The Pragmatics of Image Description Generation
Margaret Jacks Hall, Greenberg Room (Room 126)
Abstract: Images have become an omnipresent communicative tool that we use in all aspects of life, such as in social settings (e.g., in social media and dating apps), for online shopping (e.g., clothes or vacations), and to educate (e.g., in news, textbooks, and scientific papers). However, the undeniable benefits they carry for sighted users, consumers, and learners turns into a serious accessibility challenge for people who are blind or have low vision (BLV). They often have to rely on textual descriptions of those images to equally participate in an ever-increasing image-dominated (online) lifestyle. But descriptions that would make images accessible are very rare (e.g., only 0.1% of Twitter images have associated descriptions), requiring large-scale solutions for generating accessibility descriptions on the fly.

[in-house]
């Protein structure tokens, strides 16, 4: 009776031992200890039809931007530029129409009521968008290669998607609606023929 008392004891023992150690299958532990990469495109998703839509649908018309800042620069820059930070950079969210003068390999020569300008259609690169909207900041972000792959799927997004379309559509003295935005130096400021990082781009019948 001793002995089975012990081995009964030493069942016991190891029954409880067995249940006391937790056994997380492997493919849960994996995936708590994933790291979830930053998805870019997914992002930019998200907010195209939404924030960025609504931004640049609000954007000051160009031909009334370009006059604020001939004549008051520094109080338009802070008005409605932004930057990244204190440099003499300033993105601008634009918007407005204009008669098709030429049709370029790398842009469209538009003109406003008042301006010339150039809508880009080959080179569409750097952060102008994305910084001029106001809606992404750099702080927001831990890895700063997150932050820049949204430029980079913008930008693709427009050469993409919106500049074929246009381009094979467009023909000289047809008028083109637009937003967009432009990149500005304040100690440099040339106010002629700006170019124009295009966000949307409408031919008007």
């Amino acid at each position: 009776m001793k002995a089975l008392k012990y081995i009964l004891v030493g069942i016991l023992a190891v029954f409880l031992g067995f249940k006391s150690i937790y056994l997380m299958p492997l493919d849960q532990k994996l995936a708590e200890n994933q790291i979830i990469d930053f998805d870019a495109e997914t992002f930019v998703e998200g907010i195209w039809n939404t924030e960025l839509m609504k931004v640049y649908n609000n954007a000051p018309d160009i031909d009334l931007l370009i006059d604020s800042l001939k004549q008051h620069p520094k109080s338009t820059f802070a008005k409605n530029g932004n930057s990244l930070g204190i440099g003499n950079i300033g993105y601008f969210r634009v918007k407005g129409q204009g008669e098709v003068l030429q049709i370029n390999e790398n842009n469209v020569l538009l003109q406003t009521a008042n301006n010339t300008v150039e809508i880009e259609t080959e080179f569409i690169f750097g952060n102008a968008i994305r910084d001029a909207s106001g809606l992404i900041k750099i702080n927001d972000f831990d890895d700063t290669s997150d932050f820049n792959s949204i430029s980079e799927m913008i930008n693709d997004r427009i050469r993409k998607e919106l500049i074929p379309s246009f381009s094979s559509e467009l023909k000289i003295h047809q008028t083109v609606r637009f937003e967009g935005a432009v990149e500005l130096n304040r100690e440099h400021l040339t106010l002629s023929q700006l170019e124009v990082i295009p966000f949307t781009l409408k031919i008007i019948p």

Recent advancements in AI provide a promising opportunity for generating image descriptions at scale. But despite the extraordinary performance of current models on many image-text tasks, they have so far remained unhelpful for the image accessibility purpose. Why does this accessibility challenge persist? In this dissertation, I argue that two deep pragmatic factors are being neglected: context and purpose. More specifically, I argue that the context an image appears in and the goal behind the generated text need to become a fundamental component for datasets, models and evaluation protocols to build useful image description systems. I further present progress in all three domains, which provides a basis for image description models that can promote equal access.